ever asked me or my husband as a couple how MS has affected our relationship.
It's incredible how many people with MS that I know tell of failing
relationships. Who is there for them?"
And the ability to get on with
our daily lives is sometimes hampered by lack of support and
Di from England said: "I
think employers should be made more aware of MS because there is still a stigma
attached to the illness."
And Di also asks: "Can car
insurance companies be made more aware that MS is not life threatening?"
Alan from Glenmavis: "There
is a need for increased awareness of the effect that stressful events can have
on people with MS. I went into a major relapse last year when I became too ill
to continue working. I'm convinced the stress of filling out forms, talking to
bureaucrats, dealing with having an incurable illness, trying to reassure and
inform friends and family, all contrived to extend the length of the relapse
and severity of the symptoms. Oh aye, and the anger felt on being told the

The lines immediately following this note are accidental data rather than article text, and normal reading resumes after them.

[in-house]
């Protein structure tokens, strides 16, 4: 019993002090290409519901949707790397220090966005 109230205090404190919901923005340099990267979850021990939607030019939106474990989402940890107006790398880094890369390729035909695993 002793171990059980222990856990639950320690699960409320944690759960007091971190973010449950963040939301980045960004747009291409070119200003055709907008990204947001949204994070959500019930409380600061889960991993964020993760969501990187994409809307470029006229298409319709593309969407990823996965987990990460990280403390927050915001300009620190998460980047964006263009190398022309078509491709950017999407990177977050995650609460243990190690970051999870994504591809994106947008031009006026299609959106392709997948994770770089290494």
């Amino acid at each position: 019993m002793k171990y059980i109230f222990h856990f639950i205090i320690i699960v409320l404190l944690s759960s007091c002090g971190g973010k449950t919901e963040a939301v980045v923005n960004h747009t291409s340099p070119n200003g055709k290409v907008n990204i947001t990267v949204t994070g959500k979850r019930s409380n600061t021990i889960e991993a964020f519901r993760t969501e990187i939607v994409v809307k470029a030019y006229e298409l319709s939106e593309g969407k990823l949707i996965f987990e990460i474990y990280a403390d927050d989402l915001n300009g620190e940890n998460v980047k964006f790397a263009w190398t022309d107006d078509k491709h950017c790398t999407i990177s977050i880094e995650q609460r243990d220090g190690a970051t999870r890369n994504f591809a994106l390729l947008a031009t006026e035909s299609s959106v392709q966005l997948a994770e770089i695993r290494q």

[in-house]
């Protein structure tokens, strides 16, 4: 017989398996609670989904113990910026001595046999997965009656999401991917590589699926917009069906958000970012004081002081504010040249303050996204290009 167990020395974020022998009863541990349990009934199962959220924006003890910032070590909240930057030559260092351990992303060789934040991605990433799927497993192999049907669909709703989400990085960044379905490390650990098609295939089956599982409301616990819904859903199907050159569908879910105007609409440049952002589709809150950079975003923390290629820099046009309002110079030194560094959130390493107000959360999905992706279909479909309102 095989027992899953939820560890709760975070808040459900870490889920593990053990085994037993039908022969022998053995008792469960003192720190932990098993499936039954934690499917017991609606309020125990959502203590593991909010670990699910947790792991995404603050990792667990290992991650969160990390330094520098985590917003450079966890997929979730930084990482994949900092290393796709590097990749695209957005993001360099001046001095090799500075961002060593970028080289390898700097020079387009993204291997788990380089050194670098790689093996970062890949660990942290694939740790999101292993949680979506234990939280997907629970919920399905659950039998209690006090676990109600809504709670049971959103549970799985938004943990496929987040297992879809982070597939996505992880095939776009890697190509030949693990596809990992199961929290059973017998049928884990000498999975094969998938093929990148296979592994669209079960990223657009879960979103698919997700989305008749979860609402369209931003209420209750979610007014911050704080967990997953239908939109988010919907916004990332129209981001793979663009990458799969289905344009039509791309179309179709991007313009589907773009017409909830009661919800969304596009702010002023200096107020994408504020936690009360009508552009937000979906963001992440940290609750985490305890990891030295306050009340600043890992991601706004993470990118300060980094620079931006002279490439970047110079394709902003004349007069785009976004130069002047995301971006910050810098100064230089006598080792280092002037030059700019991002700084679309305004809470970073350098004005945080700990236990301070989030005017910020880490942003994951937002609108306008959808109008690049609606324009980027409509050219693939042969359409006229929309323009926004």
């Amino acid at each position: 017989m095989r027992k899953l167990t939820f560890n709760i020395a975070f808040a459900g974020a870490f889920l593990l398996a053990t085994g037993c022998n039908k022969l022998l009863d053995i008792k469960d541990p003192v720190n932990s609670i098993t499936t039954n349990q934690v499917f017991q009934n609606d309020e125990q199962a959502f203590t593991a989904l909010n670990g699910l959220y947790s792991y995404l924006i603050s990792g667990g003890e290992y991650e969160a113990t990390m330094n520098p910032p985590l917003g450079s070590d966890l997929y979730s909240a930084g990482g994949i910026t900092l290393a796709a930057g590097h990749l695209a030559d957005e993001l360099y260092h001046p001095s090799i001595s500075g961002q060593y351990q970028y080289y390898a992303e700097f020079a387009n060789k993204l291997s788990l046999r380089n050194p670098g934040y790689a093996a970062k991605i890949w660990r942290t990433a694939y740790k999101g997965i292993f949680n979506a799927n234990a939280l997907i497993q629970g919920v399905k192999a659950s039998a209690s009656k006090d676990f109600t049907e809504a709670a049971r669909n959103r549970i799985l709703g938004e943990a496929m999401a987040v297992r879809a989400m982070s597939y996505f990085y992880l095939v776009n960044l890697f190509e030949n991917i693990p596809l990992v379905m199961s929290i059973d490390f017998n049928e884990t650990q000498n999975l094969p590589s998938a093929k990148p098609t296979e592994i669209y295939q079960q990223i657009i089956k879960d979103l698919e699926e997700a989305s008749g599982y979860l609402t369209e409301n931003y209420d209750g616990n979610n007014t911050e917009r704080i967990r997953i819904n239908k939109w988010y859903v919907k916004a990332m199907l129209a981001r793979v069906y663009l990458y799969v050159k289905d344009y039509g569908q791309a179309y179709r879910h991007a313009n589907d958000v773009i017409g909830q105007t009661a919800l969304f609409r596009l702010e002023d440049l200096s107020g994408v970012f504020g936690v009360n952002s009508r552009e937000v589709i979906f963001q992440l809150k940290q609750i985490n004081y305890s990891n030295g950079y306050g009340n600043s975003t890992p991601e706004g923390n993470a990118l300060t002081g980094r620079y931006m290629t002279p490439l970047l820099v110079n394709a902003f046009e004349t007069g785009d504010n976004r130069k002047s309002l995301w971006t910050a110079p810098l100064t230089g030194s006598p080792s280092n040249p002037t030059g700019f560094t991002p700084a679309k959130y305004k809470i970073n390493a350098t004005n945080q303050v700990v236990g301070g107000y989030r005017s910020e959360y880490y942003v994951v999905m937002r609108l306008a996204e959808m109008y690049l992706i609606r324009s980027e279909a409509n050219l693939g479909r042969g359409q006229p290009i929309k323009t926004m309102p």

Governemnt couldn't afford the only bloody drug that might help me."
Judy from Huddersfiled provides
the final word: "Please ask the MPs and the medical profession to STOP
CALLING US 'PATIENTS'! We would never dream of calling our MP 'OUR ELECTED
This is all pretty basic stuff.
Timely information, access to professionals, therapy and respite when we need
them. These are all things that can enable people with MS to get on with our
lives, to work, to look after our families, to contribute to society. We don't
want to be wrapped in cotton wool, we don't want to rely on state benefits
rather than work. We just want access to information, services and support that
will give us the confidence to get on with our lives and live our dreams. Thank